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No relevant accessibility measures for people with intellectual and learning disabilities #520

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joshueoconnor opened this issue Oct 10, 2017 · 1 comment

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@joshueoconnor
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Dear Sir, dear Madam,

Inclusion Europe, the European Association of People with Intellectual Disabilities and their Families, is very concerned that the final draft of the WCAG 2.1 includes again almost no relevant accessibility measures for people with intellectual and learning disabilities. We are indeed surprised that the Working Group shows such a disregard for the accessibility needs of such a large group of people with disablities and call upon you to end these discriminatory practices against people with intellectual disabilities.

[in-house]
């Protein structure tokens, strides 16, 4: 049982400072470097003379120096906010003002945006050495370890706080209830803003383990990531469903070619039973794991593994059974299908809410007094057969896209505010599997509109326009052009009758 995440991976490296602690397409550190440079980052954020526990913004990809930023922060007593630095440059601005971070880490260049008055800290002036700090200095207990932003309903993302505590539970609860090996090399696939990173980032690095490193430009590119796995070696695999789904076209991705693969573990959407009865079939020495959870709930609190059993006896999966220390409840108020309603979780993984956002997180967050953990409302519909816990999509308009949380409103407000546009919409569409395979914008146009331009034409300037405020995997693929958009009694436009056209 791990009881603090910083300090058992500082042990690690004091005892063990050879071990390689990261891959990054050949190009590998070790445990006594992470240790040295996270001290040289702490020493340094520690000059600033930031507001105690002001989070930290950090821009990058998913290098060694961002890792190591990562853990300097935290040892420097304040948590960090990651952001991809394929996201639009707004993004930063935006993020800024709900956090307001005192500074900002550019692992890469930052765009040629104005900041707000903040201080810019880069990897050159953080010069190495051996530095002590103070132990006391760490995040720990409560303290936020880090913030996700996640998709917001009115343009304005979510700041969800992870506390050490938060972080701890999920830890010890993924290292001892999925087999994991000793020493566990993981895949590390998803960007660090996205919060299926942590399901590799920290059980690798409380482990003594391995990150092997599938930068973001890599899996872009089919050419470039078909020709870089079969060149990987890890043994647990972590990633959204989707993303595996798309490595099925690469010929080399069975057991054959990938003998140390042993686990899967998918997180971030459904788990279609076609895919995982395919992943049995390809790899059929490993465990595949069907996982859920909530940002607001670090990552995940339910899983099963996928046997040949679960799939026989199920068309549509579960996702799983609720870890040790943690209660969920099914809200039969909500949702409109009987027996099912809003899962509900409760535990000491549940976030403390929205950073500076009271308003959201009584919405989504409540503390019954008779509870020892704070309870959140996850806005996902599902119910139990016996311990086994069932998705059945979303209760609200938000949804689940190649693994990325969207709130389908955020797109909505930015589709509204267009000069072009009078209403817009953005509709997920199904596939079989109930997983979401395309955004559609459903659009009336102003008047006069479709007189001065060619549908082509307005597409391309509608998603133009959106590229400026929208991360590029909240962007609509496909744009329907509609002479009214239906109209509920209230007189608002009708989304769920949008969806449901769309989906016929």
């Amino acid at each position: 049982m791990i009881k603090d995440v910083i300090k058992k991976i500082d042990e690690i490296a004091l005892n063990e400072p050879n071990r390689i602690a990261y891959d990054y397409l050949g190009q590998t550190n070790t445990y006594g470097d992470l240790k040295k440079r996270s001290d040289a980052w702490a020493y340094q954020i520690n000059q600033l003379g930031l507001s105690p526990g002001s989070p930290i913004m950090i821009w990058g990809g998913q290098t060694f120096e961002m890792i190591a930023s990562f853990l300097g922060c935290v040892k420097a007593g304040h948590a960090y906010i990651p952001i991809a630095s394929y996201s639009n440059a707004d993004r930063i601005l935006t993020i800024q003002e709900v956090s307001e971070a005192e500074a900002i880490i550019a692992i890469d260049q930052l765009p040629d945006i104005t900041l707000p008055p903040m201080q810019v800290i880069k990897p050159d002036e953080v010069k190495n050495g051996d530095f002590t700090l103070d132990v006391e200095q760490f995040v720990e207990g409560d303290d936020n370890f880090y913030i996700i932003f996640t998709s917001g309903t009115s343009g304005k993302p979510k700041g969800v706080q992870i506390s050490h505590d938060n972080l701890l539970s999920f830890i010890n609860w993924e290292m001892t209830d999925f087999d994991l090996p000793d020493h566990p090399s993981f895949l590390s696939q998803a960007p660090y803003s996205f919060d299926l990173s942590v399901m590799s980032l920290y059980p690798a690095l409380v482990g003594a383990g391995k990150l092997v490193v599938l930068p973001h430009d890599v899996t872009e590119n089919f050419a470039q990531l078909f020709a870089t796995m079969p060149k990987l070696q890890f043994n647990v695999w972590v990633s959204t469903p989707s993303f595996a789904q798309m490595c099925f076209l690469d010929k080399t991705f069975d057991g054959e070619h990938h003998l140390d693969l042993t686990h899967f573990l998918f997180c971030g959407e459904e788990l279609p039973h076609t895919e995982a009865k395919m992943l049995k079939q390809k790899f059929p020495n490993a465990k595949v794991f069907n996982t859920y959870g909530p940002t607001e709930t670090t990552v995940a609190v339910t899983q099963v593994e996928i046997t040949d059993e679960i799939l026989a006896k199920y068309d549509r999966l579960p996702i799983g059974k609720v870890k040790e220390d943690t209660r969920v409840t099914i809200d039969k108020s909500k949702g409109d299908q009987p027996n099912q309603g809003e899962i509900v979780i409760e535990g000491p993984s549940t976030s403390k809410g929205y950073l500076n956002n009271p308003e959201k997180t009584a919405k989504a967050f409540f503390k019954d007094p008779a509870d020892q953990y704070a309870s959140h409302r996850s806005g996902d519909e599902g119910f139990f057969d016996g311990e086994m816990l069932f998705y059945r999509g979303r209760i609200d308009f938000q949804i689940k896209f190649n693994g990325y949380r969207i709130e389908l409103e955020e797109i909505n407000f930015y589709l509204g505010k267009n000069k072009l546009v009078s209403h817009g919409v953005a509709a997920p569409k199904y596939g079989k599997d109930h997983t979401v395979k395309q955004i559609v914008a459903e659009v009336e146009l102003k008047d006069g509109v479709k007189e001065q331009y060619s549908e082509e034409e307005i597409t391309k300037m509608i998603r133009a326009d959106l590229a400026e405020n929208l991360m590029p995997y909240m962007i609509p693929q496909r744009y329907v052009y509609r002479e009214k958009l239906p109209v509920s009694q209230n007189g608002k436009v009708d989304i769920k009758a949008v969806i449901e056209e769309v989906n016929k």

Furthermore, we draw your attention to the fact that intransparent and unaccessible working methods exclude any person with intellectual or learning disability from participating actively in the formulation of the WCAG. We will take the opportunities in the discussions of the European Accessibility Act with European policy-makers to raise this point.

In the following, we reiterate our main proposals that we had submitted to you before:

Insert new Criterion 2.4.13: Navigation to plain language summary
The link to a Plain Language Summary page of a site is provided in the upper part of the entry page of a site through a non-verbal icon (such as the Easy-to-Read Logo at www.easy-to-read.eu)

Amend Success Criterion 3.1.2 Language of Parts
Add this text:
If a site contains any pages or summaries in plain language, each plain language passage in the content can be programmatically determined except for proper names, technical terms, words of indeterminate language, and words or phrases that have become part of the vernacular of the immediately surrounding text.

Insert new Criterion 3.1.7: Plain Language Summary of site